The forests of ancient Gondwana, New Zealand (shared with Tasmania), have been suffering die back and hillsides collapsing in great slips which have scarred the land for millions of years. If this is the case, what was the cause of these disasters before possum and deer came along?

Firstly, it is because much of the land is geologically young and unstable. Secondly, it is under the strong influence of a maritime climate and subject to cyclical extremes, of periods of storms which are often followed by periods of droughts.

We also know that pre-human forests were subject to intensive browse by birds, ranging from giant moa to bush pigeon, as well, by insects ranging from stick insects to the many grubs of moths and beetles. Browse shaped the forests. This changed with the coming of the Maori, which brought about the first mass extinction and a consequent major change to the forest ecology.

New Zealand’s written records start at forests modified by Maori, but as yet unmodified by European arrivals. The journals of the first botanists and explorers such as William Colenso prove interesting, because he actually travelled through untracked forests, mainly in the Ruahine Ranges, in the 1840’s. His journals chronicled a forest in a state of change, mainly from climatic factors. Before any effects from introduced browsers, he found massive slips and fallen forests from storms. Drought which can be correlated actual records is also noted by the hydrologist Dr Patrick Grant as a cause of die back which can result in permanent forest changes, such as changing the height of the bush line. An interesting feature is the delayed impact of the real effects of drought. Though Waipawa records show severe drought in the years 1914 – 15, it was not till 1917, several years later that the full damage was obvious.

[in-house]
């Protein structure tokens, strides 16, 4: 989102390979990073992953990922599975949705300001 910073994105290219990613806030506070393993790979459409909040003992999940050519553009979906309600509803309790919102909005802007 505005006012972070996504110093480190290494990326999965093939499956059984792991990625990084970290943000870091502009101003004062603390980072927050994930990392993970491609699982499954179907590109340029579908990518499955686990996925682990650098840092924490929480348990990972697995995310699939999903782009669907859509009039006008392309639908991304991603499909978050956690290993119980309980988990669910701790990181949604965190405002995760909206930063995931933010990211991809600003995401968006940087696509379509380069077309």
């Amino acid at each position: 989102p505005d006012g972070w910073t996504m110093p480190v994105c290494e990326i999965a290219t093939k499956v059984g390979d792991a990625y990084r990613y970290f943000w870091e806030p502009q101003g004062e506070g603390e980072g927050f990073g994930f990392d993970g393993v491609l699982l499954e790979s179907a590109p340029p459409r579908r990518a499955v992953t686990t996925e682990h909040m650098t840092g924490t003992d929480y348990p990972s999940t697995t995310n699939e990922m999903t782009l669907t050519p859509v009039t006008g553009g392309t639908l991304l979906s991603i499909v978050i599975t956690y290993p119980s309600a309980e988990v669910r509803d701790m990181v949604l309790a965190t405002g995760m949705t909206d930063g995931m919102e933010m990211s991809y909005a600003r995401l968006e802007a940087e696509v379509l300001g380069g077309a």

So too today, weather events that can affect forests are occurring, and can be verified by both observation and their impact. A case in point is Northland, where drought has been declared in both January and December 2010 and again in 2013. It was no surprise then, that meteorologist Dr Jim Sallinger was reported in the NZ Herald of 3/4/13 that forest was at risk of die back over a wide area from Wairarapa to Northland. Without significant rain, he predicted century old native trees were at risk of dying due to drought. The accompanying photo showed dying trees.

A later paper quoting Salinger on Sciblogs of 14/10/14 chronicles events, ranging from global climate change, residual effects from ozone depletion and changing wind patterns from the Southern Annular Mode (SAM) as being current drivers of increasing drought. Higher temperatures from the drought have a multiplier effect as plant evapotranspiration increases with heat, it exacerbates the damage to both forests and farms.

Though it is all a seemingly rational and observable cause and effects situation and one that can be verified, it was also a “crisis” occurring in the emotionally charged area of forest decline, spurred in the district by the kauri tree dieback crisis. It is just the sort of crisis that would be vulnerable to capture and be capitalised on by commercial conservation interests. This indeed appears to be the case as Forest and Birds Northland chairman, Dean Baigent Mercer enters the fray. A long and fanatical proponent of the use of 1080, Baigent Mercer even holds a handler’s license for the deadly poison. Such a zealot would be anxious to have a crisis that can be manipulated to provide an excuse to use poisons. The drought damaged forests are a heaven sent opportunity that just needed a bogey man to complete the picture. Baigent Mercer found it in the possum. Although observable road kill in Northland is very low indicating that animal numbers were low, Baigent Mercer claimed the forest “was being skinned alive” by a plague of possum.